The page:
Condoleezza Rice joins the Old Guard in denial about Russia

Speaking Friday at the Aspen Security Forum, former secretary of state Condoleezza Rice defended the Clinton, Bush 43, and Obama administrations' efforts "to integrate Russia into the international system."  All three administrations, Rice said, "did everything possible" to avoid humiliating Russia after its Cold War defeat.  "The idea that somehow we ... tried to impose the kind of Versailles-like" settlement in the post-Cold War world "just isn't true," she claimed.

Rice's remarks were seconded by Stephen Hadley, who served as national security adviser in Bush's second term.  According to Fox News, Hadley claimed that Vladimir Putin "made it impossible for the United States to integrate Russia to the international institutions."

Those remarks echoed what former President Bill Clinton said in April at Brown University.  "It is not true," Clinton said, "that we did anything to isolate, humiliate or ignore Putin."

These comments come at a time when the respected foreign policy thinker Michael Mandelbaum, in his recently released book The Four Ages of American Foreign Policy, makes a compelling case that Clinton, Bush 43, and Obama recklessly expanded NATO eastward after Western officials had promised Russia that wouldn't happen.  Mandelbaum accuses Clinton of beginning NATO expansion for domestic political reasons.  "Clinton's real motive for expansion," Mandelbaum writes, "seems to have involved domestic politics."  Clinton hoped the first round of NATO expansion "would earn him the votes of Americans with ancestral ties to Poland, Hungary, and Czechoslovakia in the 1996 presidential election."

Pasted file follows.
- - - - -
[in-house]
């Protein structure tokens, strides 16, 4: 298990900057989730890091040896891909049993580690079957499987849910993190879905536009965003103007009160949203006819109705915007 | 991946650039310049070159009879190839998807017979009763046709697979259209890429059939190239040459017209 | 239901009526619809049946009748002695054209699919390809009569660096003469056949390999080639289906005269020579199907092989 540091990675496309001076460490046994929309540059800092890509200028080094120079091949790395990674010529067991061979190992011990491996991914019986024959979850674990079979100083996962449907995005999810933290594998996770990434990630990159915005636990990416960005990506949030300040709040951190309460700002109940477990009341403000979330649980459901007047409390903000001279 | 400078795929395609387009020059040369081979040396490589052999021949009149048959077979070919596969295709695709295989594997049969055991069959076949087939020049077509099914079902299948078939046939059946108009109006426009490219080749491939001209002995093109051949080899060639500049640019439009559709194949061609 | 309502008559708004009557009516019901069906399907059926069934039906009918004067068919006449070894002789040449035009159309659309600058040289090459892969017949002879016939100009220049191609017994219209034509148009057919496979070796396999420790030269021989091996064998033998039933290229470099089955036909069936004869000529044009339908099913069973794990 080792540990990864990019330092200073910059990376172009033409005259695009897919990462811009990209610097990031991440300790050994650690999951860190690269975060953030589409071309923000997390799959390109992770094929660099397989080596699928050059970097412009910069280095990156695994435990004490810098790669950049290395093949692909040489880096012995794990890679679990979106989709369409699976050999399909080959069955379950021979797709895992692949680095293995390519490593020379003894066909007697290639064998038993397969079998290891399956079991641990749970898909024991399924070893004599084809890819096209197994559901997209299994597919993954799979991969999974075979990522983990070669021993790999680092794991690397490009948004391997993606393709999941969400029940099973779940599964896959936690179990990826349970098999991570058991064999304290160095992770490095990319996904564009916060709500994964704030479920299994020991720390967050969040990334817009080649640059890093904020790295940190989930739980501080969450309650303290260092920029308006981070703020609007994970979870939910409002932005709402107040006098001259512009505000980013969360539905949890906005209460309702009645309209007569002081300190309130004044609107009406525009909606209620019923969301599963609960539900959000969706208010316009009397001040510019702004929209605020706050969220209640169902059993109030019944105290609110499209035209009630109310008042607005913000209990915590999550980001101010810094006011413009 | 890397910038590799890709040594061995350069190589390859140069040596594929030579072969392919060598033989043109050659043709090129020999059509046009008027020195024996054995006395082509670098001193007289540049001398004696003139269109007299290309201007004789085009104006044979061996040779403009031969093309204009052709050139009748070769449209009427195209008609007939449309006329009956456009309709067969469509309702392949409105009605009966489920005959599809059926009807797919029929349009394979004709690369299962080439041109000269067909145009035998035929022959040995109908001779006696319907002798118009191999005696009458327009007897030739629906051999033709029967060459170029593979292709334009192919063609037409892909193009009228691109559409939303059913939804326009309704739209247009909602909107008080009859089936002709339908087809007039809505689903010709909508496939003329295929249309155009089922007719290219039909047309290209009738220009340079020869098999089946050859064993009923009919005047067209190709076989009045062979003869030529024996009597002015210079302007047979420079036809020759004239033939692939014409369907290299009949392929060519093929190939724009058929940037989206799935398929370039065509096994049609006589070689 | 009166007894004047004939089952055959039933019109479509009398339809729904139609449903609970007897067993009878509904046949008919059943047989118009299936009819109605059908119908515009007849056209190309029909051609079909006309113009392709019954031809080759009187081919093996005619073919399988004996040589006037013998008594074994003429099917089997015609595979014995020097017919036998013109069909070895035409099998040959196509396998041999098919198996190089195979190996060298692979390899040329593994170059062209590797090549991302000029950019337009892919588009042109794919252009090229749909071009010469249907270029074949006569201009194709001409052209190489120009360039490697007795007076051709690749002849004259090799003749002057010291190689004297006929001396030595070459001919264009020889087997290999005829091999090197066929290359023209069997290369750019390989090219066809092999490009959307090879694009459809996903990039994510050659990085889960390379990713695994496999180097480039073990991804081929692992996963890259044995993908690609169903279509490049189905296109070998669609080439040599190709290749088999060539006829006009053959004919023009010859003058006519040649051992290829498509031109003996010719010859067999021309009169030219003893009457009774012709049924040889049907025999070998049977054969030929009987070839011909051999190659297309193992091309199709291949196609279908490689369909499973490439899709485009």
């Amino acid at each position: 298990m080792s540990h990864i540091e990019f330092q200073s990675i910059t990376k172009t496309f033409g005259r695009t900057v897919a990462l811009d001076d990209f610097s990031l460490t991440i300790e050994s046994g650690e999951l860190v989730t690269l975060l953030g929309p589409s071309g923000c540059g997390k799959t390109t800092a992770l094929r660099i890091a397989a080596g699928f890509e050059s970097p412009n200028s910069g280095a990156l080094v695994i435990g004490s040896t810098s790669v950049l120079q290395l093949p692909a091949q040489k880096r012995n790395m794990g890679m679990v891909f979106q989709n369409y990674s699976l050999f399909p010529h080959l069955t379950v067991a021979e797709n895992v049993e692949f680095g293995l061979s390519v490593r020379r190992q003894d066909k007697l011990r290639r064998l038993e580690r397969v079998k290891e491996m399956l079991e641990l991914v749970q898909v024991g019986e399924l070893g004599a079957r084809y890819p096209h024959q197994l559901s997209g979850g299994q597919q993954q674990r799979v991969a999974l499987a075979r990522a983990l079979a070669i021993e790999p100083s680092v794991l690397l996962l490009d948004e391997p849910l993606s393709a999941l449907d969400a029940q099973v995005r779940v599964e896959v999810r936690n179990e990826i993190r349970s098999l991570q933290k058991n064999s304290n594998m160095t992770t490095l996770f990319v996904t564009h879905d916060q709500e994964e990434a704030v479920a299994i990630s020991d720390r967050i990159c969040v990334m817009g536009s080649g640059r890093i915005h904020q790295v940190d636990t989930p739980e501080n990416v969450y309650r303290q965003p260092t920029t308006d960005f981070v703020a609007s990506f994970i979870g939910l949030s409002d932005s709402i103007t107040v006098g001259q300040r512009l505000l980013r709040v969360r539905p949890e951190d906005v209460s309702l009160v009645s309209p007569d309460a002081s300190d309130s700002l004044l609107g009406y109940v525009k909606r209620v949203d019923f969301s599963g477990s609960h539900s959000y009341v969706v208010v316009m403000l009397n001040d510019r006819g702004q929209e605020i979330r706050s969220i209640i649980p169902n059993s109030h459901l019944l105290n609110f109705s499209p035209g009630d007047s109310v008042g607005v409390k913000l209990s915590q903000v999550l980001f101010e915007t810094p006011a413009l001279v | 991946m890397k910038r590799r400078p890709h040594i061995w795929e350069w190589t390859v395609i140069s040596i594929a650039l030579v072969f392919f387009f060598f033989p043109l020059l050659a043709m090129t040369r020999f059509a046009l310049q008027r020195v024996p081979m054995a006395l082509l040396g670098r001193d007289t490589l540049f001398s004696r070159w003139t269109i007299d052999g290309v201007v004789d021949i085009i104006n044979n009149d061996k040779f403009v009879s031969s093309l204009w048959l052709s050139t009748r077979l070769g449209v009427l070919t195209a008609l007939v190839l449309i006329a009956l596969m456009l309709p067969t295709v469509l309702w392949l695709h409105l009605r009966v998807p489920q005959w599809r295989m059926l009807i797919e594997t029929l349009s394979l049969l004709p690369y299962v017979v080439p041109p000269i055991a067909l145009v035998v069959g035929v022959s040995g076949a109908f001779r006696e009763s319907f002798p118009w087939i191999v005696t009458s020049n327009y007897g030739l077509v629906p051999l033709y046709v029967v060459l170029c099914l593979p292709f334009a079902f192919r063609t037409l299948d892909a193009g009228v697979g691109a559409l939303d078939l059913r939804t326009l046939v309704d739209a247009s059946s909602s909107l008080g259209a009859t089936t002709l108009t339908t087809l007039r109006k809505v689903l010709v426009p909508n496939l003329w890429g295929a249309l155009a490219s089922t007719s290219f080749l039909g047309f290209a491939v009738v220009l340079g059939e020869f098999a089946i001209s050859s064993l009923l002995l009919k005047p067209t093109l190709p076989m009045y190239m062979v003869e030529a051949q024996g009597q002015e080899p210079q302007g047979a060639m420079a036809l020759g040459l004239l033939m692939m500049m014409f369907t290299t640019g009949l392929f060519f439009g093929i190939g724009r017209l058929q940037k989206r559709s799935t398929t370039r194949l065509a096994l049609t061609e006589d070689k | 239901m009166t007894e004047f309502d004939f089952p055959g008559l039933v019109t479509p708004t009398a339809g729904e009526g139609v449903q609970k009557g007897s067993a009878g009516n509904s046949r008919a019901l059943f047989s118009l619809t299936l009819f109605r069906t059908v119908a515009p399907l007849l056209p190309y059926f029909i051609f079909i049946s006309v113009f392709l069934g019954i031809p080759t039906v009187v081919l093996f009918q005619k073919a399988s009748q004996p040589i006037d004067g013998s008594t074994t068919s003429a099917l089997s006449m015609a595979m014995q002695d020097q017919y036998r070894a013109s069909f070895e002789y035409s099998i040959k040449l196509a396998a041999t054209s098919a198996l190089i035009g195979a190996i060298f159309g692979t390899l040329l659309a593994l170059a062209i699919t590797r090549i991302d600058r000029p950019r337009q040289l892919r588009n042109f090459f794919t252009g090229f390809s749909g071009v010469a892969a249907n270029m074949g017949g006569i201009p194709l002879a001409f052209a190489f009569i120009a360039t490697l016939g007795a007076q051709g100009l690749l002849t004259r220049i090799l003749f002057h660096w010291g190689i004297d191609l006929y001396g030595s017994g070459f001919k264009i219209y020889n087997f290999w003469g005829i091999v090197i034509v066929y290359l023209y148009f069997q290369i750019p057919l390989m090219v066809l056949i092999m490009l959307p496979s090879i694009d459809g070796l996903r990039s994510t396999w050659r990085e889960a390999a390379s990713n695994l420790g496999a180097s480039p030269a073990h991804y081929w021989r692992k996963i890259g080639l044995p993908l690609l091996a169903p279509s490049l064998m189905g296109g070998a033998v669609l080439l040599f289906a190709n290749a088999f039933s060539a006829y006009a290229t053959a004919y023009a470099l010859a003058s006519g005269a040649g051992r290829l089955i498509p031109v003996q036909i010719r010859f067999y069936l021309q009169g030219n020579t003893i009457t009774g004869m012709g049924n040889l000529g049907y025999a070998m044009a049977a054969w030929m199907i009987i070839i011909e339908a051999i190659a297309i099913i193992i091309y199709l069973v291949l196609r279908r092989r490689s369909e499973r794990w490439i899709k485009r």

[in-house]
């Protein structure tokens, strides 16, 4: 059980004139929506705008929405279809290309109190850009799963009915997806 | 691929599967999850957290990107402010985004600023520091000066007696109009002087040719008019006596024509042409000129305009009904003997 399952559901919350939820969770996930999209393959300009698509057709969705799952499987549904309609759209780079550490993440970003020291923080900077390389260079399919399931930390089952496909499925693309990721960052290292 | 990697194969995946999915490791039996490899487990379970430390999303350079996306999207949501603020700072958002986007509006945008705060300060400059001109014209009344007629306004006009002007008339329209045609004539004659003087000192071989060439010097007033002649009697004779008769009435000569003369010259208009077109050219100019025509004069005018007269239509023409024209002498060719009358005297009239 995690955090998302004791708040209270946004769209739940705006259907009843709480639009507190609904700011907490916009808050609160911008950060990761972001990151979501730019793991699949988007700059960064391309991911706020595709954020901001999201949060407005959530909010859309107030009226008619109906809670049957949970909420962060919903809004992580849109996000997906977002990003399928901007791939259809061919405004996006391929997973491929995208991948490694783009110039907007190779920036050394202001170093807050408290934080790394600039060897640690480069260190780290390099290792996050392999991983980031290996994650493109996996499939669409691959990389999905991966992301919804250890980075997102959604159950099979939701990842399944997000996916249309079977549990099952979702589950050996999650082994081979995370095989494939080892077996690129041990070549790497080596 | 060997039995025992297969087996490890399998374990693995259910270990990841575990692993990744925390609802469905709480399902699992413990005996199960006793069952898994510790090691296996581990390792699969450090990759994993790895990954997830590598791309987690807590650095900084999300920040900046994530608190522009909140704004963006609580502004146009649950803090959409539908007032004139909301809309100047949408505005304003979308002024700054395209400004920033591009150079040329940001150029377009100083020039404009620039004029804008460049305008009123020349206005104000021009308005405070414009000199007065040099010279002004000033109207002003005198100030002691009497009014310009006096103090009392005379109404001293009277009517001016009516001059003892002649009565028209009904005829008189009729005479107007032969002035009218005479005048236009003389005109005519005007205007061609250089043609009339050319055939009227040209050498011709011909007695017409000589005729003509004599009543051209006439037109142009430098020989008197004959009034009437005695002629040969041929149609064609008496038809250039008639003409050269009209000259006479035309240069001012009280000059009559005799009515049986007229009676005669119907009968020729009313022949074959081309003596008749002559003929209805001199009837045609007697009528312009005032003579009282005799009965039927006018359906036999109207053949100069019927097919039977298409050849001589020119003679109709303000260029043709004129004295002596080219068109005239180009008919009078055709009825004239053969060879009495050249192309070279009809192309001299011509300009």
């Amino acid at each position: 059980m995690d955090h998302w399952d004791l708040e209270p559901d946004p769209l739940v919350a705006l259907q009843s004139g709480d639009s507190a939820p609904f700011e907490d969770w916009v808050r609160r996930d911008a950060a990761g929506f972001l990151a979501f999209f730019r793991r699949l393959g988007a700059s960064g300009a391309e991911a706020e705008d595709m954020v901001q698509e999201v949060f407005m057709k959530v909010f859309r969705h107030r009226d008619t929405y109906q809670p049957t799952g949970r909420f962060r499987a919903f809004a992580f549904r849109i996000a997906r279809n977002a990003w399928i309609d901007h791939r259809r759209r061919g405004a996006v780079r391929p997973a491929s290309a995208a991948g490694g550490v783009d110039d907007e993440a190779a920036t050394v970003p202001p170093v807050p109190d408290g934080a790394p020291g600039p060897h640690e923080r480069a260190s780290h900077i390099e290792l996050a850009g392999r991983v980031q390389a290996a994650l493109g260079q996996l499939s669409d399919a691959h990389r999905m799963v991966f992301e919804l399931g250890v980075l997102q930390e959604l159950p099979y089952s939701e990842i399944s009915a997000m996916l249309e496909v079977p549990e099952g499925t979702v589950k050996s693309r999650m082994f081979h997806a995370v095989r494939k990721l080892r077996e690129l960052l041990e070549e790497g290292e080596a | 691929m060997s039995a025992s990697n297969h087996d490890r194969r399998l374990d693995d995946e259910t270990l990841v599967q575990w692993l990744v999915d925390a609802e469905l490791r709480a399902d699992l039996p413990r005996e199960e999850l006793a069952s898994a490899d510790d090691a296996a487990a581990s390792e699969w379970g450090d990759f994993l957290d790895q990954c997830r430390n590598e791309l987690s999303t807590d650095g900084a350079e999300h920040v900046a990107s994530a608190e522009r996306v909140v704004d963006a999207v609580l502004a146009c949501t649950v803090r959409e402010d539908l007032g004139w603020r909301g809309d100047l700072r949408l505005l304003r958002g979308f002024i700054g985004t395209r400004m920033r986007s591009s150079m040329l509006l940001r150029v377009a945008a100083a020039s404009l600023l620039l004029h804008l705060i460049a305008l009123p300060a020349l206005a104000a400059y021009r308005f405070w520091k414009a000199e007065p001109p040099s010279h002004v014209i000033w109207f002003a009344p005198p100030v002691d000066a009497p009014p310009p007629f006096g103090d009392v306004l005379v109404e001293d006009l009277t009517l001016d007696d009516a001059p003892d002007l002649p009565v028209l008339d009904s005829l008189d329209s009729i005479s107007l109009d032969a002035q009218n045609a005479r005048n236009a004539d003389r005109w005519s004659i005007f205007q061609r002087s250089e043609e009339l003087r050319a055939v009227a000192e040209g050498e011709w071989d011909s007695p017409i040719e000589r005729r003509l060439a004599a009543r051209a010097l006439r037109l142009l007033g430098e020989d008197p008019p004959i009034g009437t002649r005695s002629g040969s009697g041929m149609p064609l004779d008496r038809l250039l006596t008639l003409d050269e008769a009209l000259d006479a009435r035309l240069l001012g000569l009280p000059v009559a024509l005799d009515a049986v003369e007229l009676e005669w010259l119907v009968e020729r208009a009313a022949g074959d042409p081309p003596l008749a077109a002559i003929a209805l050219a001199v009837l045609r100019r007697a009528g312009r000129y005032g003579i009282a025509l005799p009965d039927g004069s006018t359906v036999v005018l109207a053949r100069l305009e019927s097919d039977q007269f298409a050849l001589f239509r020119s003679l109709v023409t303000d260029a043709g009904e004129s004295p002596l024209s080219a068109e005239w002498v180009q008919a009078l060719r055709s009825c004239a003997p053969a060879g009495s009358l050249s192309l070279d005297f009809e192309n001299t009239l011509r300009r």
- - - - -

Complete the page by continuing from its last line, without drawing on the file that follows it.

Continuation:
The George W. Bush and Obama administrations added nine more countries to NATO, including the three Baltic states, Slovenia, Slovakia, Bulgaria, Romania, Albania, and Croatia.  And Bush 43 invited Georgia and Ukraine to join the alliance.  From Russia's perspective, the alliance that recently defeated it in the Cold War was moving closer and closer to its European border.  But the foreign policy officials of the Clinton, Bush 43, and Obama administrations either disregarded Russian perspectives or lacked the statesmanlike quality to view events from Russia's perspectives.